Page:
The Iranian nuclear chief says the nuclear deal between Tehran and six world powers could face tough days under the next US administration, which may seek to throw a wrench in the agreement’s implementation process.
Ali Akbar Salehi, the head of the Atomic Energy Organization of Iran (AEOI), was speaking at the European Council on Foreign Relations in London on Thursday, Press TV reported.
“Regarding US presidential elections, we believe the JCPOA may have more difficult days ahead, and I do not rule out the possibility that the new US president may put its implementation at risk,” added Salehi, using an acronym for the nuclear deal called the Joint Comprehensive Plan of Action.
Salehi further said commitment to the terms of the deal “is not a personal issue and the next US president should act based on international rules.”
The AEOI head added that the JCPOA has the endorsement of the UN Security Council, emphasizing that “it would be costly if the White House takes a different path” in the process of implementing the accord.
In that scenario, Tehran would “take calculated measures, and we would not give an emotional response. We are patient,” Salehi added.
The nuclear deal was signed last July between Iran and the P5+1 states – Russia, China France, Britain, the US and Germany. Days later, the UN Security Council adopted Resolution 2231 endorsing the JCPOA.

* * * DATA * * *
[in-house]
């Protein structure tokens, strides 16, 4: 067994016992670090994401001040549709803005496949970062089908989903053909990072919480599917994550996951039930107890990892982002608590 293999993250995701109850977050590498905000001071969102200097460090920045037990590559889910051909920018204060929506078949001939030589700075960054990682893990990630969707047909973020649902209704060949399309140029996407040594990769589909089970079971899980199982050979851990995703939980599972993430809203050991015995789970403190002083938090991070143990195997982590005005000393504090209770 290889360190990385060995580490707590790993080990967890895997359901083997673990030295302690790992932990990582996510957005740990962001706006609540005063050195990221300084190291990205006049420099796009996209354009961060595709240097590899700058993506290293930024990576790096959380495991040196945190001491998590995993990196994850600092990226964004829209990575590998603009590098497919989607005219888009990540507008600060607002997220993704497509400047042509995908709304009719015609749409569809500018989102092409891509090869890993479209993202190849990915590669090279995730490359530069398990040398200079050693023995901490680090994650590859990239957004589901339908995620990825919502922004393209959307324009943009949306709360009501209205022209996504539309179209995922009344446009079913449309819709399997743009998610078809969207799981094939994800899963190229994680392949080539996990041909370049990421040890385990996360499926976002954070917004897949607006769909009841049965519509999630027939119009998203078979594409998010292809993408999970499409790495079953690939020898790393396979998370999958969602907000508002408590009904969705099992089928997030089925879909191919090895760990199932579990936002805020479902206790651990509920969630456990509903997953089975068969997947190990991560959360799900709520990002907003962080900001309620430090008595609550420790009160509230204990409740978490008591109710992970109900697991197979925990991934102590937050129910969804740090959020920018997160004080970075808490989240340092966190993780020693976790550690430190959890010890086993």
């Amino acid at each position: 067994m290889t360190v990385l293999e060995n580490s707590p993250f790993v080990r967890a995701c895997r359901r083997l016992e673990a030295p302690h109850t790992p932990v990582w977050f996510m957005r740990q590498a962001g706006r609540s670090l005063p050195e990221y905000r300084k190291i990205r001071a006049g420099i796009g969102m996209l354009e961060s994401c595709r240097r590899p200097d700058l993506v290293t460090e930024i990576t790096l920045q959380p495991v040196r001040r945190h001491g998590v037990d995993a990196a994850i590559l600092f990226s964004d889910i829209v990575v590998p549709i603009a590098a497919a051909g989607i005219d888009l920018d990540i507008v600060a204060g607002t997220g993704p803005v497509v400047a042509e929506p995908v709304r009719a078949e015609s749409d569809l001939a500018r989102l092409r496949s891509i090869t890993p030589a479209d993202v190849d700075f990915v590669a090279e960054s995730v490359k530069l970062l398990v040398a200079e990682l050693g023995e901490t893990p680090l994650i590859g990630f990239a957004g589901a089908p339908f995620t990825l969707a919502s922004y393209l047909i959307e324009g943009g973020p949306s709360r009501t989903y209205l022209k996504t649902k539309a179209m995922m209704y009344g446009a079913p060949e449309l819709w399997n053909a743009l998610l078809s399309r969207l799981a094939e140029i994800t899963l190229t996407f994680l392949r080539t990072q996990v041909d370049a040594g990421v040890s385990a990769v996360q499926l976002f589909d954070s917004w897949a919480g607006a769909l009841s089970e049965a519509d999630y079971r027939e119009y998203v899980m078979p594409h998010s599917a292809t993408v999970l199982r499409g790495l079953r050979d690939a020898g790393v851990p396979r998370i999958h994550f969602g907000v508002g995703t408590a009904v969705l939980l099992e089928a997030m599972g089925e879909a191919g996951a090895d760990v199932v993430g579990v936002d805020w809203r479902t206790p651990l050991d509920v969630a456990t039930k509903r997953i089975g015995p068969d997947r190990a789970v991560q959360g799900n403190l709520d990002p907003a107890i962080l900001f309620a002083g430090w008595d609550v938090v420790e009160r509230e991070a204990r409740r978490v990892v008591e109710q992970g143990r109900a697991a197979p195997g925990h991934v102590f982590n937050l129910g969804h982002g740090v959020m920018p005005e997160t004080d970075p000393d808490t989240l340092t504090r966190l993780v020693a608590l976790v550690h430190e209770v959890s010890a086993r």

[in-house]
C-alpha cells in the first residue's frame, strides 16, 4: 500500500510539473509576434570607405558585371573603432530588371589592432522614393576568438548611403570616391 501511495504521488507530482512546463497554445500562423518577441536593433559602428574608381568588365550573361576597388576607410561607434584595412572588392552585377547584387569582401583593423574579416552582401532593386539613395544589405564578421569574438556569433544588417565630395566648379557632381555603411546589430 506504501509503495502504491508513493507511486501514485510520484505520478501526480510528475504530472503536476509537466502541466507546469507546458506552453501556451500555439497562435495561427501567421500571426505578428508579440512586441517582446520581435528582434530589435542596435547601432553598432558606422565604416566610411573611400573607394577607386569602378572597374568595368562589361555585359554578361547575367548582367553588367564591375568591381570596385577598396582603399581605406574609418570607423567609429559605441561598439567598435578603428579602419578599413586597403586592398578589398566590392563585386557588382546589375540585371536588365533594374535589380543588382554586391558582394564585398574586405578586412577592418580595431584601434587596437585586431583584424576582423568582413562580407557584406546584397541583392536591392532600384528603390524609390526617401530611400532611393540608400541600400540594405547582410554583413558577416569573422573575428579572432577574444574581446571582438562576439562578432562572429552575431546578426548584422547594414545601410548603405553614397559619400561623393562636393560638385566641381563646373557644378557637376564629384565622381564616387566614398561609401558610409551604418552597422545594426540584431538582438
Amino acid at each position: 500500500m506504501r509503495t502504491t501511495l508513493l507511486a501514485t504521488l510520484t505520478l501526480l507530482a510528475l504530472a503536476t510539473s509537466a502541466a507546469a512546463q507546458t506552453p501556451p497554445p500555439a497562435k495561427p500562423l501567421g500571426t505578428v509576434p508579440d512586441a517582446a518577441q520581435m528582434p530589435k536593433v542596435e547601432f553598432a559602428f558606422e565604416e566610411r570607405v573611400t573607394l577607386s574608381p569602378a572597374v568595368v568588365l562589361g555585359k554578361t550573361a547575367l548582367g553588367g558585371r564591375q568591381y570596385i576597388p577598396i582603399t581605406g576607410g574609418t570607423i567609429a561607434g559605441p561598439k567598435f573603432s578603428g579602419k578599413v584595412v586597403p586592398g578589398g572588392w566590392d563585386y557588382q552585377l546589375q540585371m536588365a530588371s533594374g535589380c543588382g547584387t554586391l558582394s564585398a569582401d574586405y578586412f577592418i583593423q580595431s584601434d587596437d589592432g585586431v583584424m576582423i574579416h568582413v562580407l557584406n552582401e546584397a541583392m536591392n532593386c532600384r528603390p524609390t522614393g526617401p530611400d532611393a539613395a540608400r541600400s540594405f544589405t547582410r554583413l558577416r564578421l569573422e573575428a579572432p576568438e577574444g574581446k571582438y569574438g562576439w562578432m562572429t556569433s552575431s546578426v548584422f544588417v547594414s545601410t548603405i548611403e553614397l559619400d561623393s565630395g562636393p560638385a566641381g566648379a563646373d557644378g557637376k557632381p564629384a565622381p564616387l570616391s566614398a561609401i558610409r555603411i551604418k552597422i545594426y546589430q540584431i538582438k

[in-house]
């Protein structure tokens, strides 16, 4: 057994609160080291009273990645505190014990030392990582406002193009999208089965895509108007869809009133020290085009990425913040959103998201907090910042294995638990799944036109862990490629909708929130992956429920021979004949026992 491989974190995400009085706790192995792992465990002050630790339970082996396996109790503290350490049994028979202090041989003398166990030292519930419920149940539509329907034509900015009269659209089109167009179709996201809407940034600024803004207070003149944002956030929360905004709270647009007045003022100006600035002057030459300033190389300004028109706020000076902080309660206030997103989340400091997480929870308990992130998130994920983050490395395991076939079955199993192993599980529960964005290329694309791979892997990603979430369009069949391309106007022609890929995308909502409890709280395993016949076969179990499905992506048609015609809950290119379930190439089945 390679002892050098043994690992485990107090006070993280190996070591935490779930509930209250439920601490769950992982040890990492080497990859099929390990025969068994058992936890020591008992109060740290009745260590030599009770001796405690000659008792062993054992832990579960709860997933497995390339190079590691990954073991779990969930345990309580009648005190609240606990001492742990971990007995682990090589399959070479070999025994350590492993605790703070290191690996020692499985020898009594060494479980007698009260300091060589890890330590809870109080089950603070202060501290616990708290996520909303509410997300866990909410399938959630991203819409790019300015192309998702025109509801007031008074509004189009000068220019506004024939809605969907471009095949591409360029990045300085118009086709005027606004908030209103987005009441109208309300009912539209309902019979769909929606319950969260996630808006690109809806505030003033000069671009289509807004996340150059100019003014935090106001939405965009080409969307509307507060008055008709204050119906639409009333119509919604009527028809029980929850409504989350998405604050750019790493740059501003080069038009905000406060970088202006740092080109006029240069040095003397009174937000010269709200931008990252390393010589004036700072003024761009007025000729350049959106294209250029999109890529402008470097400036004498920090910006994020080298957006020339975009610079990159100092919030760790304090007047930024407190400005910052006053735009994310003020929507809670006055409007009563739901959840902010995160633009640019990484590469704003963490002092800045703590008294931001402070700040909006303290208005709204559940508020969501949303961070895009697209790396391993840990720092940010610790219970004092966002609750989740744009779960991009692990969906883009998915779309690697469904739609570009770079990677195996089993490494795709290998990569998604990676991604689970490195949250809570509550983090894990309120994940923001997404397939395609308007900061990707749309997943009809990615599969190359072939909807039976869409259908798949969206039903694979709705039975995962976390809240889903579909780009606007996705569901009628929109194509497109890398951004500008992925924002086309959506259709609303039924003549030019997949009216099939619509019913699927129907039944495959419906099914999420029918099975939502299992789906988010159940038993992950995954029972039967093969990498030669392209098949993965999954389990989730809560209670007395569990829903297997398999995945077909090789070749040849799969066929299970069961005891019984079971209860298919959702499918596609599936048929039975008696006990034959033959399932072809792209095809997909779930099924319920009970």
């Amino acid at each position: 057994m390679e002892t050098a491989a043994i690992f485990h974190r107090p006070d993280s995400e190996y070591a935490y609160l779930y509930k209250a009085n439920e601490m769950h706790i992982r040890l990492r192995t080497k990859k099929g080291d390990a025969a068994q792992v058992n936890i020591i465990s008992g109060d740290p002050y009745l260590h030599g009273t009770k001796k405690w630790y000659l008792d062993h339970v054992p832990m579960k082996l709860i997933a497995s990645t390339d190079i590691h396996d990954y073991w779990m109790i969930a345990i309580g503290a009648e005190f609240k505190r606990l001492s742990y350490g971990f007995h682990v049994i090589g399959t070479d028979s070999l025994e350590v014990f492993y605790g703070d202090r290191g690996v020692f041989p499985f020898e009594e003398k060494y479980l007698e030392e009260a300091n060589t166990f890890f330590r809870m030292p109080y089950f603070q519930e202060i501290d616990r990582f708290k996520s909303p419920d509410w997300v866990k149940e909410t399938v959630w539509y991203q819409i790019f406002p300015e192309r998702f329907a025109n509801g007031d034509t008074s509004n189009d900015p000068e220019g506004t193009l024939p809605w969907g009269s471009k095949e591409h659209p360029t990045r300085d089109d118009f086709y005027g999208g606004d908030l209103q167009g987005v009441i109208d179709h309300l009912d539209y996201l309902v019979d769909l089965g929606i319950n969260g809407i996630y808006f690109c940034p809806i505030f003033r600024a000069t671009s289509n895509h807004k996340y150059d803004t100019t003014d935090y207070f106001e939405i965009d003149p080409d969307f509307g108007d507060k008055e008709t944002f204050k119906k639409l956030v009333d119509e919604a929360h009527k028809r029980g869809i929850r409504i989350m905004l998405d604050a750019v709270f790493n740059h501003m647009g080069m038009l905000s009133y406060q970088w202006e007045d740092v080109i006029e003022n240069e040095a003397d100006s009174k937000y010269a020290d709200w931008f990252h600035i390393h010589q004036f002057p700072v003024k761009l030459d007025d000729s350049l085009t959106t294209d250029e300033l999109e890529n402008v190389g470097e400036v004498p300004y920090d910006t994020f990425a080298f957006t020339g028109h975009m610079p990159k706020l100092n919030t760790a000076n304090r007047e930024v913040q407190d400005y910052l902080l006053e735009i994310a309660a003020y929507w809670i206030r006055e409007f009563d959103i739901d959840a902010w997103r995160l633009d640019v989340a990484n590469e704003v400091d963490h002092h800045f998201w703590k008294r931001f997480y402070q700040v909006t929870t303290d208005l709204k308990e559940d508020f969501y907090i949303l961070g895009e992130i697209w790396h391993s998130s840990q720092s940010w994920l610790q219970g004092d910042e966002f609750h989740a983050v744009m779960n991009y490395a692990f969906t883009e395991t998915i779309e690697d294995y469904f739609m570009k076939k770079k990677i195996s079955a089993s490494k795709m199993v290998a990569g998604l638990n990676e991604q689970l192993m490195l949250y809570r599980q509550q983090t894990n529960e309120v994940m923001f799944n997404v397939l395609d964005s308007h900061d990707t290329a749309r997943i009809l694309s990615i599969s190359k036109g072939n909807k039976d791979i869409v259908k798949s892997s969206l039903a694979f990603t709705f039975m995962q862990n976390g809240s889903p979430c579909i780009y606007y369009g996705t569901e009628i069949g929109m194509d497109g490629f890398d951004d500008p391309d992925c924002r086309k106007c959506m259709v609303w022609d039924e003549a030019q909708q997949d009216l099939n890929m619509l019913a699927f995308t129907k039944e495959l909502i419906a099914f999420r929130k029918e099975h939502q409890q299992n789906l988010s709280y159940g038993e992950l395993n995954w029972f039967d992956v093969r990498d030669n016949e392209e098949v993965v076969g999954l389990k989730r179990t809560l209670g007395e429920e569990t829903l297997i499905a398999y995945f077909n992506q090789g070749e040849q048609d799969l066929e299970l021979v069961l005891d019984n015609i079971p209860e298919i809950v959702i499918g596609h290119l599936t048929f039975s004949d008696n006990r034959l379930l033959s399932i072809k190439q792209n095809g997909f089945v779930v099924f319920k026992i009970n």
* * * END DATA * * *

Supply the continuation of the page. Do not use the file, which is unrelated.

The landmark agreement is legally binding on the country’s next head of state. However, analysts have cast doubt on the sustainability of the agreement under US President Barack Obama’s successor, speculating that a re-evaluation of the nuclear deal is possible.
Salehi further emphasized Iran’s commitment to the JCPOA, saying the International Atomic Energy Agency (IAEA) has, since January, released two reports to confirm that Iran is honoring its obligations under the accord. The UN nuclear agency is tasked with monitoring the deal’s implementation.
The Iranian official called on both sides of the deal to respect the JCPOA and said Tehran’s six partners must not escape their commitments, especially when it comes to the removal of anti-Iran sanctions.
The JCPOA came into force in January, removing nuclear-relations sanctions against Iran in exchange for Tehran putting certain restrictions on its nuclear activities.
In the same month, the European Union and the US formally announced the lifting of economic embargoes against Iran after the IAEA verified Tehran’s compliance with the terms of the nuclear deal.
However, the Islamic Republic complains that it still does not have access to global financial markets. Many international banks still shy away from financing trade deals and processing transactions for fear of US penalties.